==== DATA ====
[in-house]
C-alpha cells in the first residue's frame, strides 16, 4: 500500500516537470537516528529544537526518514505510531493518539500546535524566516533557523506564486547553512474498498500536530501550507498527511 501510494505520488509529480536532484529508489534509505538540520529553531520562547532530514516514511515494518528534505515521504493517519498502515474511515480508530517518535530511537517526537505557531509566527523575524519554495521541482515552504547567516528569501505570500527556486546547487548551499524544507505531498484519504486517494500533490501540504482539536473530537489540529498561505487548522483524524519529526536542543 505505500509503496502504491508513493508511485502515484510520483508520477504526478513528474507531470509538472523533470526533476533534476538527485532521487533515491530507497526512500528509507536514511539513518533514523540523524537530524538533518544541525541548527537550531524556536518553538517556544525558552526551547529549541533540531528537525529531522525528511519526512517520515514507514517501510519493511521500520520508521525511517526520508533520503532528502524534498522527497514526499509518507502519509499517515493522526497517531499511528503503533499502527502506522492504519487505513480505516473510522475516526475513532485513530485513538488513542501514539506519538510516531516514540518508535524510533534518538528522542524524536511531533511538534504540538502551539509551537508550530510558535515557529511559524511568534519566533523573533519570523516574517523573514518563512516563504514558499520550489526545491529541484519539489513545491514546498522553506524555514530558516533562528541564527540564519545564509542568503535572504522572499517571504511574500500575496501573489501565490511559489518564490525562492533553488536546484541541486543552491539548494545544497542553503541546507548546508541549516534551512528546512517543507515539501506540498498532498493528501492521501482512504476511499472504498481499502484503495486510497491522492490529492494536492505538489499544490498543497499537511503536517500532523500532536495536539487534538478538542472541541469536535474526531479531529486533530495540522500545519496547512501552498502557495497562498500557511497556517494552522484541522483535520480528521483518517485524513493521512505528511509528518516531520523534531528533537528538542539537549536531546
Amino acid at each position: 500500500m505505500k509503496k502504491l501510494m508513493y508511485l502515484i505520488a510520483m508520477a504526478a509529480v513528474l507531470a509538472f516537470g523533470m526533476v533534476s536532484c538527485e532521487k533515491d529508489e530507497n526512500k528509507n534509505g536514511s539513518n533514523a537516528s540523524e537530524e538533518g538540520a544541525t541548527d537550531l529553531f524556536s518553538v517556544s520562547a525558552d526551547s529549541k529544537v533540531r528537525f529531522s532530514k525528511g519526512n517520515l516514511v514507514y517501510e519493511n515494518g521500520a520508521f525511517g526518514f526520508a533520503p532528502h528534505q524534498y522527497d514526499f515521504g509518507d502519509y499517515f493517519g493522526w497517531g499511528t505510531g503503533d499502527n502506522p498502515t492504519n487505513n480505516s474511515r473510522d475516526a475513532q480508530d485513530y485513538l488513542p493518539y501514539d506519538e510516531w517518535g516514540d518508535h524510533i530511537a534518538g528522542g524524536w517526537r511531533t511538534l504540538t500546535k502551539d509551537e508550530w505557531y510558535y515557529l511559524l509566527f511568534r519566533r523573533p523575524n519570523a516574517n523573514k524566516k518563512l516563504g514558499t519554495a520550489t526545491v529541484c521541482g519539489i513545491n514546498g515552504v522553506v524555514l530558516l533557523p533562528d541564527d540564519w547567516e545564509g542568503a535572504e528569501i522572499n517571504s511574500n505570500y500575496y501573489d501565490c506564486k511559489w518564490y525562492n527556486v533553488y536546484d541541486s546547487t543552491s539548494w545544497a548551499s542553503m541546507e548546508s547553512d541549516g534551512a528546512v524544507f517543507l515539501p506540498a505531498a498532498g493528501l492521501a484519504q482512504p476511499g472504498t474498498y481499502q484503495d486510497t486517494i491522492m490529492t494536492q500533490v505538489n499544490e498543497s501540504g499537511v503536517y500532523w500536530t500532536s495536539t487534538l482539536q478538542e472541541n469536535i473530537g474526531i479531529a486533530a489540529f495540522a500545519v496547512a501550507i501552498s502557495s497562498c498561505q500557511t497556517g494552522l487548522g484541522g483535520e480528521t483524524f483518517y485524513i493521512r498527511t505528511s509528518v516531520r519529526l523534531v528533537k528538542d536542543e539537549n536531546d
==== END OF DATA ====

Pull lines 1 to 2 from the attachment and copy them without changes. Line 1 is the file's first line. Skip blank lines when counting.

[in-house]
C-alpha cells in the first residue's frame, strides 16, 4: 500500500516537470537516528529544537526518514505510531493518539500546535524566516533557523506564486547553512474498498500536530501550507498527511 501510494505520488509529480536532484529508489534509505538540520529553531520562547532530514516514511515494518528534505515521504493517519498502515474511515480508530517518535530511537517526537505557531509566527523575524519554495521541482515552504547567516528569501505570500527556486546547487548551499524544507505531498484519504486517494500533490501540504482539536473530537489540529498561505487548522483524524519529526536542543 505505500509503496502504491508513493508511485502515484510520483508520477504526478513528474507531470509538472523533470526533476533534476538527485532521487533515491530507497526512500528509507536514511539513518533514523540523524537530524538533518544541525541548527537550531524556536518553538517556544525558552526551547529549541533540531528537525529531522525528511519526512517520515514507514517501510519493511521500520520508521525511517526520508533520503532528502524534498522527497514526499509518507502519509499517515493522526497517531499511528503503533499502527502506522492504519487505513480505516473510522475516526475513532485513530485513538488513542501514539506519538510516531516514540518508535524510533534518538528522542524524536511531533511538534504540538502551539509551537508550530510558535515557529511559524511568534519566533523573533519570523516574517523573514518563512516563504514558499520550489526545491529541484519539489513545491514546498522553506524555514530558516533562528541564527540564519545564509542568503535572504522572499517571504511574500500575496501573489501565490511559489518564490525562492533553488536546484541541486543552491539548494545544497542553503541546507548546508541549516534551512528546512517543507515539501506540498498532498493528501492521501482512504476511499472504498481499502484503495486510497491522492490529492494536492505538489499544490498543497499537511503536517500532523500532536495536539487534538478538542472541541469536535474526531479531529486533530495540522500545519496547512501552498502557495497562498500557511497556517494552522484541522483535520480528521483518517485524513493521512505528511509528518516531520523534531528533537528538542539537549536531546